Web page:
B&L: What animal do you associate yourself with (given our ties to oxen)?
Aly Spaltro: I can’t say I’ve ever associated myself with an animal, but I will admit to being a total cat person, so I think maybe we share an essence!
B&L: Why music? Why do you seek it? Why do you create it? How’d it come calling to you?
Spaltro: I fell into music a bit by what felt like necessity, when I was 18. I took a gap year before college to live in Guatemala and when that trip fell through, I was faced with being stuck in my hometown while all my friends ventured out. I was really hurt and depressed and turned to music as a way to pacify myself and distract myself. It was so all consuming that it really healed the pain and became clear to me very early on that it was my newfound passion and what I wanted to commit myself to.
B&L: Is songwriting an easy or arduous process for you? Are you an “in the moment” kind of writer, or do you have to actively schedule “office hours” to get words on paper?
Spaltro: Historically, my process has been to quietly wait for a song to pour out of me in a moment. When I pick up my guitar, it’s usually with the intent to get something out in that moment. I’ve also worked well with ‘scheduling’ time and making a routine out of my process, especially in the arrangement stage.
B&L: How has this whole pandemic thing effected your music, if it all? For better or for worse…
Spaltro: I have been in a sort of creative hibernation this year. I bought a house in January (I closed on it two days before the global shutdown) and have focused a lot of my creative energy into house projects. I’m currently renovating a small greenhouse on my property in a music studio, and I’m hoping to have the inspiration to write again once I have a proper space to spread out in.
B&L: Your latest record, “Even in the Tremor” came out in April of 2019. What were the goals for that particular release? How was the response for that album?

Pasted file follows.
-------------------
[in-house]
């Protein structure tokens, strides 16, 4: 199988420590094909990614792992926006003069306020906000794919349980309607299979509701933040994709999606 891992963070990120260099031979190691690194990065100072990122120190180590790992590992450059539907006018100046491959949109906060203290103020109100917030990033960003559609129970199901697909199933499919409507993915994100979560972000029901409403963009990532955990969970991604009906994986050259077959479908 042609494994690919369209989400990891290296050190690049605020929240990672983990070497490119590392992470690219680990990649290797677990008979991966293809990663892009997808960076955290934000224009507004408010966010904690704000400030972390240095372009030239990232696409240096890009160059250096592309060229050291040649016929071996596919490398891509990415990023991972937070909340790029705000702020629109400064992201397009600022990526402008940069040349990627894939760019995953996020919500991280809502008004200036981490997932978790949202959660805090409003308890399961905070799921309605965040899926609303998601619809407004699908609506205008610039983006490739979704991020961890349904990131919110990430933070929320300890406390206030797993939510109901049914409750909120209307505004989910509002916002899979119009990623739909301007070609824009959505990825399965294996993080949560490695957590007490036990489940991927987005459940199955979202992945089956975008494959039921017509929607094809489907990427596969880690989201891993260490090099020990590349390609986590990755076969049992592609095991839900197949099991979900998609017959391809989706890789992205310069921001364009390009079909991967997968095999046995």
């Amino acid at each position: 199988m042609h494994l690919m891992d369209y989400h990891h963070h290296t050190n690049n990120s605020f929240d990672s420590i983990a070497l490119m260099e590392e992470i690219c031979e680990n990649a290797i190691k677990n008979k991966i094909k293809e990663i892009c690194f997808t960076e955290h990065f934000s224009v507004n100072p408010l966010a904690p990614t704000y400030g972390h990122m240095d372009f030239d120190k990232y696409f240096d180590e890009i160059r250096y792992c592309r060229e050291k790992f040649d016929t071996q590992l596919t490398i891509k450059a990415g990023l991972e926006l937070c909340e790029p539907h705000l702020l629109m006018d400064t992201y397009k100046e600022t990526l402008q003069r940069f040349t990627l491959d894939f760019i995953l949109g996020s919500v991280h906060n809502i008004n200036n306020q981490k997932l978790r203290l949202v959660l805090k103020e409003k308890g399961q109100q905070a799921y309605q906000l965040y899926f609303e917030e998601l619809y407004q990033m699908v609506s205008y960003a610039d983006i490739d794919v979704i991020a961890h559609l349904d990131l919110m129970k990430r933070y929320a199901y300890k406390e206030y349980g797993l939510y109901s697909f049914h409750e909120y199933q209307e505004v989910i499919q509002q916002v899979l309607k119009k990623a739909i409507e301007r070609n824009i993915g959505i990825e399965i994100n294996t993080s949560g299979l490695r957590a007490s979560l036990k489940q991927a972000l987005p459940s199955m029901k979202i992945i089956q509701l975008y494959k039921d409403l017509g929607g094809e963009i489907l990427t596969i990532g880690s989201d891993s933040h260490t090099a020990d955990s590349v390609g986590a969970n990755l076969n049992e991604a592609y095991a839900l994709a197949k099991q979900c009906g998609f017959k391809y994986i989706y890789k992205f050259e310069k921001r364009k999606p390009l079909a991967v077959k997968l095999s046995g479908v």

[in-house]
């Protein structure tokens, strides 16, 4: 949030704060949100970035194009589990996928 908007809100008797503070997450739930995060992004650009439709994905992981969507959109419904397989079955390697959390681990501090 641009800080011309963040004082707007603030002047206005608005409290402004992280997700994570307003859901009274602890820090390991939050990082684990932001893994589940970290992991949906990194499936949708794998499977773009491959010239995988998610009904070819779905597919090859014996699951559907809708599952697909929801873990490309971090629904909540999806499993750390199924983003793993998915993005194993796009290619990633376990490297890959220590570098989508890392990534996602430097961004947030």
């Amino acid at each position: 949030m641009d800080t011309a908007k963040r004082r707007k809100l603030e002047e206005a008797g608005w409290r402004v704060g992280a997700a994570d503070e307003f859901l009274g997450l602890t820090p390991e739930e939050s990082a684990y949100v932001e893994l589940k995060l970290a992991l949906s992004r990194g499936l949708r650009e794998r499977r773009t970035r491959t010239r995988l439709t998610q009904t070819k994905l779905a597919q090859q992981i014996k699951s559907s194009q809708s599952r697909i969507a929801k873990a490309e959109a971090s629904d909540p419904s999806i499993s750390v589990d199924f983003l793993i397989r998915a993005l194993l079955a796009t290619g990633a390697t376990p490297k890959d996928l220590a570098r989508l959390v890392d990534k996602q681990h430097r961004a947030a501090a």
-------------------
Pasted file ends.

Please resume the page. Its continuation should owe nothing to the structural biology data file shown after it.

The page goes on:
Spaltro: My goal with “Even in the Tremor” was to initially find ways in lyric form to cope with anxiety through the practice of presence and gratitude. It’s ultimately what I hope people took from it. I found that the response to be wonderful – many people noticed the evolution, in terms of its spiritual and emotional growth, as compared to my earlier records.
B&L: What’s the making of a great show?
Spaltro: A great show is when the artist is present and connecting directly with their audience. It’s a symbiotic feeling that is present certain nights – an energy in the room (or meadow!) that feels that everyone is together and creating a loving space.
B&L: What can folks expect when they come out to see you perform at the Word Barn Meadow on November 14th?
Spaltro: Folks can expect me to make moves to keep my hands warm! 🙂 I’ll also bring the loving energy that we’ve all been missing from a lack of shows this year!
B&L: It’s an outdoors / socially distanced type of engagement which is weird that we have to think so carefully about this kind of situation “these days”… Have you played many shows?
Spaltro: I’m actually a bit of a pro at them at this point! I hosted a series of twelve small shows on my property in Maine this summer called ‘Live From The Hive.’ I have two acres and was able to create a small stage with ample space for people to spread out and enjoy a night of music together. Trees were the backdrop, the stars were bright, we had a campfire going afterward and each show was a success!
B&L: Is it weird to set foot onto stage and play to a room full of (mostly) strangers? Or do you bask in the opportunity to make new friends/fans?
Spaltro: Not weird at all! As an introvert, it’d only feel weird to me in any other setting. For the sake of connecting with strangers through music, it feels totally natural and enjoyable, though I have never truly gotten over a mild stage fright!
B&L: What’s one tune (or, heck, a couple) that exists out there in the ether that blows you away that you kind of wish you had written yourself?
Spaltro: There are multiple George Harrison songs I wish I wrote: “My Sweet Lord,” “What Is Life,” “Give Me Love,” “ Something”… He’s one of the best songwriters we’ve had.
B&L: Question number 12. If you could have a dozen of anything, what would that dozen of something be?
Spaltro: In this moment, I wouldn’t mind a dozen nice cedar boards to install in the cathedral ceiling of my new greenhouse-turned-studio 🙂
Lady Lamb will lend us her songs when she visits the Word Barn Meadow for two shows on Saturday, November 14th. The 2pm show has sold out, but tickets still remain for the 5pm slot. For more information (and to secure your spot), click here.